GREDDY Case highlights importance of being first to use mark


In Trust Co Ltd v Amornpornwiwat (Case Red IP 97/2551, July 21 2008), the Intellectual Property and International Trade (IP & IT) Court has considered whether Trust Co Ltd, a Japanese company that was the first to use the trademark GREDDY abroad, or Bussanee Amornpornwiwat, an individual who was the first to apply for the registration of the mark in Thailand, had a better right to the mark.

In 2006 Trust Co filed three applications with the Thai Department of Intellectual Property (DIP) for the registration of the trademark GREDDY for goods in Classes 7, 9, and 12 of the Nice Classification (automobile parts and accessories). The registrar rejected the applications on the grounds that the mark was identical or confusingly similar to six registrations for the trademark GREDDY and seven pending applications for the registration of the mark for goods in Classes 5, 6, 12 and 20. All registrations and applications were in the name of Amornpornwiwat.
Trust Co requested that the DIP suspend its three applications. It also filed suit before the IP&IT Court seeking to cancel Amornpornwiwat’s trademark registrations on the grounds that it had a better right to the mark GREDDY, as it had started to use the mark before Amornpornwiwat. Trust Co also requested that the court order Amornpornwiwat to abandon all pending applications.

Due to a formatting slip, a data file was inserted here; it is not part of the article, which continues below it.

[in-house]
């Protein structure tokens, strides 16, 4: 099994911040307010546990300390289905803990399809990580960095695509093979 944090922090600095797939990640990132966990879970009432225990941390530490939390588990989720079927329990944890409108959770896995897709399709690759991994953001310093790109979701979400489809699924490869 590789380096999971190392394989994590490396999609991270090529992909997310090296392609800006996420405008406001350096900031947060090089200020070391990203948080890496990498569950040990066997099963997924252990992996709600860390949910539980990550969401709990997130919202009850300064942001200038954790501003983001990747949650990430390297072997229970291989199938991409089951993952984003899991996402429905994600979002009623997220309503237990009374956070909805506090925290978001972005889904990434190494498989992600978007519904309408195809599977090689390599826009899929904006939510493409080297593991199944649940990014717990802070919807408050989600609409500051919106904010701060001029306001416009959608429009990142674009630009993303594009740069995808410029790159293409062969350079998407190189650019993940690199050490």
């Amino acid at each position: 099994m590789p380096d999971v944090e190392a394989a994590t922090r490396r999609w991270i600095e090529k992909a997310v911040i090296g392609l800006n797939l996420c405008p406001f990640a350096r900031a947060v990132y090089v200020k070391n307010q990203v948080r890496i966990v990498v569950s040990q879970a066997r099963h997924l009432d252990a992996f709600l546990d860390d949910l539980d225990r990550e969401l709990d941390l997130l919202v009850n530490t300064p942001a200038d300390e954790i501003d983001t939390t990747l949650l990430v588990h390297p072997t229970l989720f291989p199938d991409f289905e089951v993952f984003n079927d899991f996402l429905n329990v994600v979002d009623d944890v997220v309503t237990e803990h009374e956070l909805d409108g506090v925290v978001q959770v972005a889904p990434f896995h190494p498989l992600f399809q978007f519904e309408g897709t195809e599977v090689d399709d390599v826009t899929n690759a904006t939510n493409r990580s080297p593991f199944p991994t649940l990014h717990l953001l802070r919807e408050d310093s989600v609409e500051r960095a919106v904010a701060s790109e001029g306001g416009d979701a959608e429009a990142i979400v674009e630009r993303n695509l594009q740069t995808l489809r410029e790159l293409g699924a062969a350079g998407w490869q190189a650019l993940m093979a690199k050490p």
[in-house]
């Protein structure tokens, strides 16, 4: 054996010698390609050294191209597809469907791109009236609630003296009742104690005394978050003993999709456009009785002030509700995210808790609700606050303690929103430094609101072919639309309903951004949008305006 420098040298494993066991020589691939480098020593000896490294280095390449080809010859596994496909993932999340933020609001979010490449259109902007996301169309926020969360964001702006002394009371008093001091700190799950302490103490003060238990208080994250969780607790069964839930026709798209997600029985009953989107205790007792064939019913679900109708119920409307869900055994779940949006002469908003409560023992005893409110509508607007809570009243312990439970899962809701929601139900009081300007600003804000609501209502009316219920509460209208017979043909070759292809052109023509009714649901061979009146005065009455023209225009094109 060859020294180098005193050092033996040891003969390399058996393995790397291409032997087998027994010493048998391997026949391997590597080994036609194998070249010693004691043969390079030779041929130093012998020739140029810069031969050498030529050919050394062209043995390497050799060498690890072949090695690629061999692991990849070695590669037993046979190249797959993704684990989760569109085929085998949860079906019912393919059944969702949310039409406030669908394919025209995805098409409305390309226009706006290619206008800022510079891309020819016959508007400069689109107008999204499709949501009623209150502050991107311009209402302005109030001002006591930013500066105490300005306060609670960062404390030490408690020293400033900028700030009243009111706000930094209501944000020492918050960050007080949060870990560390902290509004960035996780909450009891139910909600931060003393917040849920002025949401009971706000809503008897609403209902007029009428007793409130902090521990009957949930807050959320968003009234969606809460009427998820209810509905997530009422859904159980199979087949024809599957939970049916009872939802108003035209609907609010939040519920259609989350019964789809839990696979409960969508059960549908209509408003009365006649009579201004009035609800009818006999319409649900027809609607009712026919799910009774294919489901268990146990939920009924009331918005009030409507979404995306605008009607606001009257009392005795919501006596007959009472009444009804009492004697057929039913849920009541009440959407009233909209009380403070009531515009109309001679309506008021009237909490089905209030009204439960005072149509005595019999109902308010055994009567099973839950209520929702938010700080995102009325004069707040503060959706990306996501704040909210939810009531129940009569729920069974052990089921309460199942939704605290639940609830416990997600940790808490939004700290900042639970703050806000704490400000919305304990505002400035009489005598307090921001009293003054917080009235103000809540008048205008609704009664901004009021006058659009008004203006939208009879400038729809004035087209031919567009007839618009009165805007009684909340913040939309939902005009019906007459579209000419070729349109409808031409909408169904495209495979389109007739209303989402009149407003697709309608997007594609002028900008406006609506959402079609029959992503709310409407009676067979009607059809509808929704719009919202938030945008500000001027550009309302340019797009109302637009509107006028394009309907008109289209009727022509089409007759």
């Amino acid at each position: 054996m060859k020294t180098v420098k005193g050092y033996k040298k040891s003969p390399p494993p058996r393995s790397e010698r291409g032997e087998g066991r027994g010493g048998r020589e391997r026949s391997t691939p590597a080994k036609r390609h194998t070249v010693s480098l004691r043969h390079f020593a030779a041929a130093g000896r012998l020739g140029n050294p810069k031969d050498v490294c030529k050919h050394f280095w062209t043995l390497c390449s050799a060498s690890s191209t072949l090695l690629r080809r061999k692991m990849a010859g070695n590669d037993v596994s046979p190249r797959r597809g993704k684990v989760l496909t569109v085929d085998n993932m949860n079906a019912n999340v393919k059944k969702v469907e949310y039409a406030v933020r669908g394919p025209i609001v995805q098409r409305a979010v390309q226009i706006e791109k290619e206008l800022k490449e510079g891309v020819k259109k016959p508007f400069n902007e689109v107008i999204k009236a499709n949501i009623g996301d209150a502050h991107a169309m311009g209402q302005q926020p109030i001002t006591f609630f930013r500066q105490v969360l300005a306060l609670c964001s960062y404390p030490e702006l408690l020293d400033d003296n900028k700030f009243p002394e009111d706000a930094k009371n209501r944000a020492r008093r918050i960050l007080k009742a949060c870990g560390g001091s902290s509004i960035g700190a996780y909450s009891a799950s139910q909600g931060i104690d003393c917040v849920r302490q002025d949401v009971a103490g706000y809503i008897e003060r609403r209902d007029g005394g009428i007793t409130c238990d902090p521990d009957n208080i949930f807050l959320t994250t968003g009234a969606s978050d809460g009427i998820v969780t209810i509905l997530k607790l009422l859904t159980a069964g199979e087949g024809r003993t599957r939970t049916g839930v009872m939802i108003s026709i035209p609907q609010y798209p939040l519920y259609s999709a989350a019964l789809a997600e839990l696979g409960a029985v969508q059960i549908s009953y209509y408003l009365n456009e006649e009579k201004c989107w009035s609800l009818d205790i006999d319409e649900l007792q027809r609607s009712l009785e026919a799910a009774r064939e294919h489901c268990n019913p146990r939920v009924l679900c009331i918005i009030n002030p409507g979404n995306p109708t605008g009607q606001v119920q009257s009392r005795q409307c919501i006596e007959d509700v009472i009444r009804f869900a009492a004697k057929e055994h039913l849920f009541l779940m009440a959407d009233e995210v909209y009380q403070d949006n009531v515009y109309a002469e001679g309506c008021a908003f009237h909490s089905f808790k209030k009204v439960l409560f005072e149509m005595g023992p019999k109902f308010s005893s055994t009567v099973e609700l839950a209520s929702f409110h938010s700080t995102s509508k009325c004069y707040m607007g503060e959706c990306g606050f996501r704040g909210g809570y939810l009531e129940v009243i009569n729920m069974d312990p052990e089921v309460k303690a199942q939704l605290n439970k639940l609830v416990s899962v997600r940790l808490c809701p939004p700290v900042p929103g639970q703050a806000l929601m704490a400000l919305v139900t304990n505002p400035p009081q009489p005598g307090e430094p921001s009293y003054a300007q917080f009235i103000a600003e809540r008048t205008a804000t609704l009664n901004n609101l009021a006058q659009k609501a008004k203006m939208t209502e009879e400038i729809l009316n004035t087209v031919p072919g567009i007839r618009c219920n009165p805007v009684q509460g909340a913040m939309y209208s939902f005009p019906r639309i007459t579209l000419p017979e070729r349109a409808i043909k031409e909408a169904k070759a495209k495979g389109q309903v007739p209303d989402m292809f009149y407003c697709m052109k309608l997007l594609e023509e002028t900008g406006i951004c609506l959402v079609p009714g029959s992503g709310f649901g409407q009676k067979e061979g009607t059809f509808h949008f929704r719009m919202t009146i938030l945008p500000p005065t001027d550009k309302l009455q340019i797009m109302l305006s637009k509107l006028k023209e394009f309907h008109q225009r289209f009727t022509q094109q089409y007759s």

During the trial, Trust Co provided evidence that it had:
  • invented the mark GREDDY by combining the words 'great' and 'Eddy';
  • used the mark in relation to automobile parts since 1985;
  • applied to register the mark in Japan in 1987 for goods in Class 12;
  • registered, advertised and used the mark in several countries over a long period of time; and
  • distributed goods bearing the trademark GREDDY in Thailand since 1996.    
In her defence, Amornpornwiwat claimed that the trademark belonged to her family, which had engaged in the production of licence plate frames since 1987. According to Amornpornwiwat, her father had invented the mark by combining the English word 'grade' and the Thai word 'dee' (which means 'good'). Amornpornwiwat applied to register the mark GREDDY in 2002 and the application was accepted by the registrar. Amornpornwiwat thus alleged that:
  • she had the exclusive right to use the mark GREDDY; and
  • Trust Co was not entitled to initiate an action for the cancellation of the mark.
The IP & IT Court held that the owner of the trademark was the party which had invented the mark and used it in relation to its goods, regardless of whether it had registered the mark in Thailand. The fact that Trust Co's applications were rejected by the registrar did not imply that Trust Co was not the owner of the mark. In light of the evidence provided by the parties, the court held that Trust Co's evidence was more credible than that submitted by Amornpornwiwat and concluded that Trust Co had a better right to the trademark GREDDY.  
Consequently, the IP & IT Court ordered that Amornpornwiwat's trademark be cancelled and that she abandon all pending applications.
Nuttaphol Arammuang, Tilleke & Gibbins International Ltd, Bangkok 

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